Drugs may not be the Best Answer for Depressed Patients
Antidepressants are among the most commonly prescribed drugs in America; about 10% of the population take them. The number jumps to 25% for women between the ages of 50 and 64. When compared to placebo, they are not very effective in controlling depression. A study published in PLOS (February 26, 2008) concluded, "Drug--placebo differences in antidepressant efficacy increase as a function of baseline severity, but are relatively small even for severely depressed patients."
Considering the side effects of these drugs, it may be wise to come up with a natural approach. The side effects of antidepressants are many and varied. The British Medical Journal (2015 Dec 14;5(12)) recently published research that found that taking the drugs can lead to bipolar disorder. To quote the authors' conclusion, "In people with unipolar depression, antidepressant treatment is associated with an increased risk of subsequent mania/bipolar disorder."
These drugs are especially dangerous to a developing fetus. Pregnant women taking the drugs have an increased risk of giving birth to a child with autism spectrum disorder (ASD). Research published in JAMA Pediatrics (2016 Feb 1;170(2):117-24) concluded "Use of antidepressants, specifically selective serotonin reuptake inhibitors, during the second and/or third trimester increases the risk of ASD in children, even after considering maternal depression." Another study, appearing in Molecular Psychiatry (2015 Jun;20(6):727-34), found a link between ADHD and maternal use of antidepressants.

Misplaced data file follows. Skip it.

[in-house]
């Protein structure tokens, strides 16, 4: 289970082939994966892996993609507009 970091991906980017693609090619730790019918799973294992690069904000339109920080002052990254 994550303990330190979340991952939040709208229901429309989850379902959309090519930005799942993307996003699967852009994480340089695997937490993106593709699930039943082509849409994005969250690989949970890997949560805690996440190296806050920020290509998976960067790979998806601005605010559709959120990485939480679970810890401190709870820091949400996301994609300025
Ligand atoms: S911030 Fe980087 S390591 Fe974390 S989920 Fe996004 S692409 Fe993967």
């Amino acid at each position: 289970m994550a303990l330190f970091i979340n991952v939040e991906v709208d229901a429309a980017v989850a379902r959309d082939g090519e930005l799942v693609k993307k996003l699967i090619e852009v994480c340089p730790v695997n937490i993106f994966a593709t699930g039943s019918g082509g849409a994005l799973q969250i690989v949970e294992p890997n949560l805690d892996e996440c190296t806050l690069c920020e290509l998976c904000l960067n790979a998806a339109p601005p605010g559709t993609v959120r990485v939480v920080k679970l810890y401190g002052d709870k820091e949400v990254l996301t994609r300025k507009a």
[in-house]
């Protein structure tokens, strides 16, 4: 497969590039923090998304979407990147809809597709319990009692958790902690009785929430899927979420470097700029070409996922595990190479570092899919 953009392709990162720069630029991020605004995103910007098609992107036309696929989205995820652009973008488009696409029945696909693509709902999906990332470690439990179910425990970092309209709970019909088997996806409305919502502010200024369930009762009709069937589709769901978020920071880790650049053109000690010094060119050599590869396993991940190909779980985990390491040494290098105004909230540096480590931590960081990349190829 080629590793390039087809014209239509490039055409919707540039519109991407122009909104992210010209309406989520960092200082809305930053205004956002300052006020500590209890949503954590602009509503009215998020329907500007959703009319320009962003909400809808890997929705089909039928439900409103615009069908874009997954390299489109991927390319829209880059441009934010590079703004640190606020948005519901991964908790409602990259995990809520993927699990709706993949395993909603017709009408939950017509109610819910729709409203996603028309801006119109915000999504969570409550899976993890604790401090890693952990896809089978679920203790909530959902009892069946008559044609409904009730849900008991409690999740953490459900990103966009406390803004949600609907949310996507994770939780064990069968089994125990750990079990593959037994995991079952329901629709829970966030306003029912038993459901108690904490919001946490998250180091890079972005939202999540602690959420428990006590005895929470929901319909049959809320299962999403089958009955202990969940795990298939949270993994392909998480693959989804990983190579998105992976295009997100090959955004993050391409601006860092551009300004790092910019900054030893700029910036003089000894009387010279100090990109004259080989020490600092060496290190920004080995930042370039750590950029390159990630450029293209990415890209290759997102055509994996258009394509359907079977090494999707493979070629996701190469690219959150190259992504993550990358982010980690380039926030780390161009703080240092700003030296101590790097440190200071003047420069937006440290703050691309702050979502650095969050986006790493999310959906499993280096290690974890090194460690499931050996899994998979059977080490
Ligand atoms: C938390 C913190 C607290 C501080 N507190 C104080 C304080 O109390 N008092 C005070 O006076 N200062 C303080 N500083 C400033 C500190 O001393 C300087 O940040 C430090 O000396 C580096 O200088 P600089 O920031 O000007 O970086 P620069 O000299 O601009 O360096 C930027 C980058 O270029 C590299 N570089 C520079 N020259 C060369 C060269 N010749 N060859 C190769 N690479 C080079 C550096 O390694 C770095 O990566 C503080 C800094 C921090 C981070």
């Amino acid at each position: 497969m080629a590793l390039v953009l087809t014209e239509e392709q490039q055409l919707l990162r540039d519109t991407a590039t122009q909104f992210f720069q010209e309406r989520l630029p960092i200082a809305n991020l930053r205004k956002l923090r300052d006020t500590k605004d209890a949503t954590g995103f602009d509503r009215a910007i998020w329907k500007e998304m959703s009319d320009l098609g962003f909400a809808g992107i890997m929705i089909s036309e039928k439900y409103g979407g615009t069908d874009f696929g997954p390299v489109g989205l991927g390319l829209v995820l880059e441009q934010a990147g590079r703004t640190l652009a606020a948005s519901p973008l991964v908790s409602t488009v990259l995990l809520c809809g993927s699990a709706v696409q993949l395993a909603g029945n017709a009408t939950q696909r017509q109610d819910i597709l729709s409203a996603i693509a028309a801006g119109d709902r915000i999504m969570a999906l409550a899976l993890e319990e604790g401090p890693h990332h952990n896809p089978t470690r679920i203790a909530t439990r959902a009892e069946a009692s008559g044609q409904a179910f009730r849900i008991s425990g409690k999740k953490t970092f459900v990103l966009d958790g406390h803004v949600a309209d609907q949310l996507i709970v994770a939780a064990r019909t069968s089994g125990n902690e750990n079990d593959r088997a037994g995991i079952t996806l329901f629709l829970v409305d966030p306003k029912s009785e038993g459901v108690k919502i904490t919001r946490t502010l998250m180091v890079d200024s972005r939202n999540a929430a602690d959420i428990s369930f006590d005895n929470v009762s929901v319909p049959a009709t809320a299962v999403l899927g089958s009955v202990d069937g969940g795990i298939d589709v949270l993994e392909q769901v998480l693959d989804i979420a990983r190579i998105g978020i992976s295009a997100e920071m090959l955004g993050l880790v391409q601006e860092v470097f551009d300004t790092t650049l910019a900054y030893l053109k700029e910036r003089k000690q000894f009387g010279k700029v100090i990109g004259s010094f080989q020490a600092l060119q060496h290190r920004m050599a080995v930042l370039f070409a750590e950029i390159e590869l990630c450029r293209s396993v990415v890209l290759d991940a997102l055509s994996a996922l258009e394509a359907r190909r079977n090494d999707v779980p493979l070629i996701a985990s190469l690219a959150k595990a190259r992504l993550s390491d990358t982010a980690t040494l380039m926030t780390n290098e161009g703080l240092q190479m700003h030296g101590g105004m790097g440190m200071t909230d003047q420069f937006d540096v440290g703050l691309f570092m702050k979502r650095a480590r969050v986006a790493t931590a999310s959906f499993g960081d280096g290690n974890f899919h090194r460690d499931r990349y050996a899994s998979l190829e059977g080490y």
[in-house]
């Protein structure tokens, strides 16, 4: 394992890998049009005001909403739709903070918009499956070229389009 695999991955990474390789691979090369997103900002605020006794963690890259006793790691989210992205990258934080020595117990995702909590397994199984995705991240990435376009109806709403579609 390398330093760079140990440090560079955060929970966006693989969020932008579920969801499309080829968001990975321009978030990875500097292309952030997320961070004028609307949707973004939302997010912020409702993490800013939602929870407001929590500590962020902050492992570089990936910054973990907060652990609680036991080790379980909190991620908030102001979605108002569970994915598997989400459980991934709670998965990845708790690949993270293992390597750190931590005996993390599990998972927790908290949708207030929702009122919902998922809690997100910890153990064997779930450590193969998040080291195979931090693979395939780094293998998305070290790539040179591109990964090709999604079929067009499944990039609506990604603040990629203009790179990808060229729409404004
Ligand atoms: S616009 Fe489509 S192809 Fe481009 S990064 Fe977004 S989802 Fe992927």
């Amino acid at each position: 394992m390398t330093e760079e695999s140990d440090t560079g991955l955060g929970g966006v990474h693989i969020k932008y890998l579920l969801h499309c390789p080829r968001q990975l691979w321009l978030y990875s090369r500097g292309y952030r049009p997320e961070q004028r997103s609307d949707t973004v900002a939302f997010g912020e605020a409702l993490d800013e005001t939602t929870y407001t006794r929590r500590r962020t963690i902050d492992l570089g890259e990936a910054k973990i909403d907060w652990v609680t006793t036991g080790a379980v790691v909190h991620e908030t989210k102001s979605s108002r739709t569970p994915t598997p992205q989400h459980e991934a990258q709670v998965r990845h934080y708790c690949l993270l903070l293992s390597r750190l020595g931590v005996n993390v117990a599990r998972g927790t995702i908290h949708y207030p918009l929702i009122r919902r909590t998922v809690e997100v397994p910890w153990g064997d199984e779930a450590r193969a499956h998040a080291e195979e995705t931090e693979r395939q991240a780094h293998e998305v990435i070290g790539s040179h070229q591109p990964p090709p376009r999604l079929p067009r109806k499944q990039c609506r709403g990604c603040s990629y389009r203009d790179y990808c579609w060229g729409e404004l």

In my opinion, the increased use of antidepressants over recent years is due to a halfhearted approach and lack of knowledge concerning basic nutritional issues. Doctors of traditional western medicine are trained to treat patients as if they have a chemical imbalance or chemical deficiency. It is easy for the doctor to run lab work and then tell the patient everything is normal. At that point, the doctor can assume it must be all in the patient's head and they need an antidepressant. I hear this at least once a week. Antidepressants can come with major side effects and can increase the rate of suicidal thoughts. In the mid-1980s, the National Academy of Sciences published a landmark report highlighting the lack of adequate nutrition education in medical schools; the writers recommended a minimum of 25 hours of nutrition instruction. It appears that even two and a half decades later, a vast majority of medical schools still fail to meet the minimum recommended 25 hours of instruction. So let's talk nutrition. Your brain is 60% fat, and functions best with a high GOOD fat and GOOD protein diet. In the majority of patients with mood issues, I find hypoglycemic problems, B vitamin deficiencies, and an increased need for EFA's. Low thyroid and adrenal function is common as well. I have never seen what a Prozac deficiency looks like, but I can show you all of what I mentioned above. It's better think twice today, before getting talked into going on an antidepressant. Do you have a functional medicine doctor in your life?